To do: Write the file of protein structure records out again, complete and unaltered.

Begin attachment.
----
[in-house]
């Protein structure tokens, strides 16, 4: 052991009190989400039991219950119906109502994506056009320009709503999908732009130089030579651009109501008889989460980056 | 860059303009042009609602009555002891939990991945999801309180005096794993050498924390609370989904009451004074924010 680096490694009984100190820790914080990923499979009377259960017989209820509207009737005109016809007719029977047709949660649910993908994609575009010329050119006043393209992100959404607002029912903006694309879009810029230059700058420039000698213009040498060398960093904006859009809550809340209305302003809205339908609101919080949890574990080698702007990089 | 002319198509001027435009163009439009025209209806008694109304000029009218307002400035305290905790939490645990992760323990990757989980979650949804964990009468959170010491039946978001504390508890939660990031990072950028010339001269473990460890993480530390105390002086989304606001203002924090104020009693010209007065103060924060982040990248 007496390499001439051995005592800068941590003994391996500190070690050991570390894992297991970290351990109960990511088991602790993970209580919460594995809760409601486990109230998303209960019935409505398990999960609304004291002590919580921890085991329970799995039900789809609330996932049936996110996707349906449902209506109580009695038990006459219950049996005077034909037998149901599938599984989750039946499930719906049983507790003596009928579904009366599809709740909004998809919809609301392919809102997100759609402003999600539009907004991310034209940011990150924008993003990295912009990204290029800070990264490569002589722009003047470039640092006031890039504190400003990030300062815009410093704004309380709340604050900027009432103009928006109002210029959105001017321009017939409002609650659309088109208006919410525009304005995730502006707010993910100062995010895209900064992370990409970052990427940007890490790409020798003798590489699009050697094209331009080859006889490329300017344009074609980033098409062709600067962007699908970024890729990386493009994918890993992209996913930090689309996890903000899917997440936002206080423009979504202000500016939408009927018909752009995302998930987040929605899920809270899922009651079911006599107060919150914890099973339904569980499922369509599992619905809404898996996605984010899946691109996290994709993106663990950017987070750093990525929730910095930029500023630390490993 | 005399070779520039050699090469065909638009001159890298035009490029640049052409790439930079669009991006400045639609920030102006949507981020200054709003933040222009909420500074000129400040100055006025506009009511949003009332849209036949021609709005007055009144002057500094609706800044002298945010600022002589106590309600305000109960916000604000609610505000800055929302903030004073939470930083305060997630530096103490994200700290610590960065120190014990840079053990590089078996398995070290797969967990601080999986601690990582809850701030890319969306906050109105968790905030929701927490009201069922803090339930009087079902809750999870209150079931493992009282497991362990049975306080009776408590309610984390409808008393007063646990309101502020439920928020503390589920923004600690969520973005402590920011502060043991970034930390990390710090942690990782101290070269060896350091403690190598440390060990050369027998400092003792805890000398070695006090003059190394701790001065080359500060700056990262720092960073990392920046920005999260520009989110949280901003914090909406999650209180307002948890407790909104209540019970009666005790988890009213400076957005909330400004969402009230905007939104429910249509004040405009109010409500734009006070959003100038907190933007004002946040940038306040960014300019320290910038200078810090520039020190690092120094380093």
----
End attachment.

[in-house]
């Protein structure tokens, strides 16, 4: 052991009190989400039991219950119906109502994506056009320009709503999908732009130089030579651009109501008889989460980056 | 860059303009042009609602009555002891939990991945999801309180005096794993050498924390609370989904009451004074924010 680096490694009984100190820790914080990923499979009377259960017989209820509207009737005109016809007719029977047709949660649910993908994609575009010329050119006043393209992100959404607002029912903006694309879009810029230059700058420039000698213009040498060398960093904006859009809550809340209305302003809205339908609101919080949890574990080698702007990089 | 002319198509001027435009163009439009025209209806008694109304000029009218307002400035305290905790939490645990992760323990990757989980979650949804964990009468959170010491039946978001504390508890939660990031990072950028010339001269473990460890993480530390105390002086989304606001203002924090104020009693010209007065103060924060982040990248 007496390499001439051995005592800068941590003994391996500190070690050991570390894992297991970290351990109960990511088991602790993970209580919460594995809760409601486990109230998303209960019935409505398990999960609304004291002590919580921890085991329970799995039900789809609330996932049936996110996707349906449902209506109580009695038990006459219950049996005077034909037998149901599938599984989750039946499930719906049983507790003596009928579904009366599809709740909004998809919809609301392919809102997100759609402003999600539009907004991310034209940011990150924008993003990295912009990204290029800070990264490569002589722009003047470039640092006031890039504190400003990030300062815009410093704004309380709340604050900027009432103009928006109002210029959105001017321009017939409002609650659309088109208006919410525009304005995730502006707010993910100062995010895209900064992370990409970052990427940007890490790409020798003798590489699009050697094209331009080859006889490329300017344009074609980033098409062709600067962007699908970024890729990386493009994918890993992209996913930090689309996890903000899917997440936002206080423009979504202000500016939408009927018909752009995302998930987040929605899920809270899922009651079911006599107060919150914890099973339904569980499922369509599992619905809404898996996605984010899946691109996290994709993106663990950017987070750093990525929730910095930029500023630390490993 | 005399070779520039050699090469065909638009001159890298035009490029640049052409790439930079669009991006400045639609920030102006949507981020200054709003933040222009909420500074000129400040100055006025506009009511949003009332849209036949021609709005007055009144002057500094609706800044002298945010600022002589106590309600305000109960916000604000609610505000800055929302903030004073939470930083305060997630530096103490994200700290610590960065120190014990840079053990590089078996398995070290797969967990601080999986601690990582809850701030890319969306906050109105968790905030929701927490009201069922803090339930009087079902809750999870209150079931493992009282497991362990049975306080009776408590309610984390409808008393007063646990309101502020439920928020503390589920923004600690969520973005402590920011502060043991970034930390990390710090942690990782101290070269060896350091403690190598440390060990050369027998400092003792805890000398070695006090003059190394701790001065080359500060700056990262720092960073990392920046920005999260520009989110949280901003914090909406999650209180307002948890407790909104209540019970009666005790988890009213400076957005909330400004969402009230905007939104429910249509004040405009109010409500734009006070959003100038907190933007004002946040940038306040960014300019320290910038200078810090520039020190690092120094380093």